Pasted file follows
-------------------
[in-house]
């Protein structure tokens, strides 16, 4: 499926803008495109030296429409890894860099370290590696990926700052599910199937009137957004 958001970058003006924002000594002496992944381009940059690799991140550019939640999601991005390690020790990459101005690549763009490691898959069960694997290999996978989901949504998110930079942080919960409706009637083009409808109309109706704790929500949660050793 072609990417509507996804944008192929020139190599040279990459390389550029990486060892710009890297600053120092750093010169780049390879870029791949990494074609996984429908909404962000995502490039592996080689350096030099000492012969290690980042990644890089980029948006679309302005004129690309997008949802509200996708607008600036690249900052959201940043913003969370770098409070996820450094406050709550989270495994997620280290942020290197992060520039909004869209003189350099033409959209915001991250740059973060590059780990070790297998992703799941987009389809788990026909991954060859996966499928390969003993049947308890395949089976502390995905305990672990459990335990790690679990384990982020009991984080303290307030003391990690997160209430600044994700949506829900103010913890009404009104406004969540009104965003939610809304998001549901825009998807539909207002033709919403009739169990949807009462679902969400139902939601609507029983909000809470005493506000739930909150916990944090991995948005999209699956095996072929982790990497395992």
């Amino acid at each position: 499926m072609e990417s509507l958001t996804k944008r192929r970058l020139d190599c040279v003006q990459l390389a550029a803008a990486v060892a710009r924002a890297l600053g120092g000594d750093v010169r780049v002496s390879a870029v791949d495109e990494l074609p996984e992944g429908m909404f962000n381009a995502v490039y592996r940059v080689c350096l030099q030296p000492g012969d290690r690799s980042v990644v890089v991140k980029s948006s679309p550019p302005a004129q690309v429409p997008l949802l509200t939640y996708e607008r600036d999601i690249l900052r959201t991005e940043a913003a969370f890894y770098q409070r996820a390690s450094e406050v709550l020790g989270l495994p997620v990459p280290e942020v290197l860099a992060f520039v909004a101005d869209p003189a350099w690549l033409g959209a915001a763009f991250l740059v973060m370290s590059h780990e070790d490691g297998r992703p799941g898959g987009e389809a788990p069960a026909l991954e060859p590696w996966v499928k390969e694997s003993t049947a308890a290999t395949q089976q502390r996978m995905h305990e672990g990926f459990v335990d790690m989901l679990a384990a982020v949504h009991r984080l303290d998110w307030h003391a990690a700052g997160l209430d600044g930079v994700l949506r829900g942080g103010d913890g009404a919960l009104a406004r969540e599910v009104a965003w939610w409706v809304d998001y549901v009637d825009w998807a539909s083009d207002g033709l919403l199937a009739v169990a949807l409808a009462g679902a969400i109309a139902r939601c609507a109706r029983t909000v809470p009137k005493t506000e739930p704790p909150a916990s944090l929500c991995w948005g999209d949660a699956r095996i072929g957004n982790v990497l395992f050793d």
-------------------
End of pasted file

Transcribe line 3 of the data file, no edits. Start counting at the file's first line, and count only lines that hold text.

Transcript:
């Amino acid at each position: 499926m072609e990417s509507l958001t996804k944008r192929r970058l020139d190599c040279v003006q990459l390389a550029a803008a990486v060892a710009r924002a890297l600053g120092g000594d750093v010169r780049v002496s390879a870029v791949d495109e990494l074609p996984e992944g429908m909404f962000n381009a995502v490039y592996r940059v080689c350096l030099q030296p000492g012969d290690r690799s980042v990644v890089v991140k980029s948006s679309p550019p302005a004129q690309v429409p997008l949802l509200t939640y996708e607008r600036d999601i690249l900052r959201t991005e940043a913003a969370f890894y770098q409070r996820a390690s450094e406050v709550l020790g989270l495994p997620v990459p280290e942020v290197l860099a992060f520039v909004a101005d869209p003189a350099w690549l033409g959209a915001a763009f991250l740059v973060m370290s590059h780990e070790d490691g297998r992703p799941g898959g987009e389809a788990p069960a026909l991954e060859p590696w996966v499928k390969e694997s003993t049947a308890a290999t395949q089976q502390r996978m995905h305990e672990g990926f459990v335990d790690m989901l679990a384990a982020v949504h009991r984080l303290d998110w307030h003391a990690a700052g997160l209430d600044g930079v994700l949506r829900g942080g103010d913890g009404a919960l009104a406004r969540e599910v009104a965003w939610w409706v809304d998001y549901v009637d825009w998807a539909s083009d207002g033709l919403l199937a009739v169990a949807l409808a009462g679902a969400i109309a139902r939601c609507a109706r029983t909000v809470p009137k005493t506000e739930p704790p909150a916990s944090l929500c991995w948005g999209d949660a699956r095996i072929g957004n982790v990497l395992f050793d």